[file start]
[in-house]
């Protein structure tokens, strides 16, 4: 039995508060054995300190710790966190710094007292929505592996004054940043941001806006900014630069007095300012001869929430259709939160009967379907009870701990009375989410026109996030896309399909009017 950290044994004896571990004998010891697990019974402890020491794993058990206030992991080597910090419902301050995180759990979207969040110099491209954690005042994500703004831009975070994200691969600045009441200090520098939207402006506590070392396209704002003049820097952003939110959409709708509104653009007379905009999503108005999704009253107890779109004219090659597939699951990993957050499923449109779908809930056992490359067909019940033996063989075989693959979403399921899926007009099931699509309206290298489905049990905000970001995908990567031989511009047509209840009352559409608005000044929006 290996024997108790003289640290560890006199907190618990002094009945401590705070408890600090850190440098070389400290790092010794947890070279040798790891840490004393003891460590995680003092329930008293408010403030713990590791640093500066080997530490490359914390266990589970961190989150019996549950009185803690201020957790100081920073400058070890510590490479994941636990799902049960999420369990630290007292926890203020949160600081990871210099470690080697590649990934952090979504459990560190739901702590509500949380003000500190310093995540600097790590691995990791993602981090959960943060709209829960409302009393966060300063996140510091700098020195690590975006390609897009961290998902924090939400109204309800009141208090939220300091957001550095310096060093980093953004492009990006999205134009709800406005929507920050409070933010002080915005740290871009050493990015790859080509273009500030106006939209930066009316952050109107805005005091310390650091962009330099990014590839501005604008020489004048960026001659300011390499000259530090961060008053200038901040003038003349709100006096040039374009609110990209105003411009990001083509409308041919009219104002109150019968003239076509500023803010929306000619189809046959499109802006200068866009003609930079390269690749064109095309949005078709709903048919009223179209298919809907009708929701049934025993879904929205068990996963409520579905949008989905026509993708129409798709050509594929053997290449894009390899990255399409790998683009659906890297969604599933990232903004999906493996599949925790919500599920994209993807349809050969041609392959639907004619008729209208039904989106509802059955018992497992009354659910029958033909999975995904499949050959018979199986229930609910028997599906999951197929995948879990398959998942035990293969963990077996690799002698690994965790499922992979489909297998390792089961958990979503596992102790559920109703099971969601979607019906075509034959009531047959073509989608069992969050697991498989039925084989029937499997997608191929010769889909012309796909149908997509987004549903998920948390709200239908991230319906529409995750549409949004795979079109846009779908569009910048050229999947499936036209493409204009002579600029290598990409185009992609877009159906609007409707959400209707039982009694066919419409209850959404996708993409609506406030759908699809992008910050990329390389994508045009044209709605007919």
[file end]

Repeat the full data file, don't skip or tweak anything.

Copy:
[in-house]
């Protein structure tokens, strides 16, 4: 039995508060054995300190710790966190710094007292929505592996004054940043941001806006900014630069007095300012001869929430259709939160009967379907009870701990009375989410026109996030896309399909009017 950290044994004896571990004998010891697990019974402890020491794993058990206030992991080597910090419902301050995180759990979207969040110099491209954690005042994500703004831009975070994200691969600045009441200090520098939207402006506590070392396209704002003049820097952003939110959409709708509104653009007379905009999503108005999704009253107890779109004219090659597939699951990993957050499923449109779908809930056992490359067909019940033996063989075989693959979403399921899926007009099931699509309206290298489905049990905000970001995908990567031989511009047509209840009352559409608005000044929006 290996024997108790003289640290560890006199907190618990002094009945401590705070408890600090850190440098070389400290790092010794947890070279040798790891840490004393003891460590995680003092329930008293408010403030713990590791640093500066080997530490490359914390266990589970961190989150019996549950009185803690201020957790100081920073400058070890510590490479994941636990799902049960999420369990630290007292926890203020949160600081990871210099470690080697590649990934952090979504459990560190739901702590509500949380003000500190310093995540600097790590691995990791993602981090959960943060709209829960409302009393966060300063996140510091700098020195690590975006390609897009961290998902924090939400109204309800009141208090939220300091957001550095310096060093980093953004492009990006999205134009709800406005929507920050409070933010002080915005740290871009050493990015790859080509273009500030106006939209930066009316952050109107805005005091310390650091962009330099990014590839501005604008020489004048960026001659300011390499000259530090961060008053200038901040003038003349709100006096040039374009609110990209105003411009990001083509409308041919009219104002109150019968003239076509500023803010929306000619189809046959499109802006200068866009003609930079390269690749064109095309949005078709709903048919009223179209298919809907009708929701049934025993879904929205068990996963409520579905949008989905026509993708129409798709050509594929053997290449894009390899990255399409790998683009659906890297969604599933990232903004999906493996599949925790919500599920994209993807349809050969041609392959639907004619008729209208039904989106509802059955018992497992009354659910029958033909999975995904499949050959018979199986229930609910028997599906999951197929995948879990398959998942035990293969963990077996690799002698690994965790499922992979489909297998390792089961958990979503596992102790559920109703099971969601979607019906075509034959009531047959073509989608069992969050697991498989039925084989029937499997997608191929010769889909012309796909149908997509987004549903998920948390709200239908991230319906529409995750549409949004795979079109846009779908569009910048050229999947499936036209493409204009002579600029290598990409185009992609877009159906609007409707959400209707039982009694066919419409209850959404996708993409609506406030759908699809992008910050990329390389994508045009044209709605007919």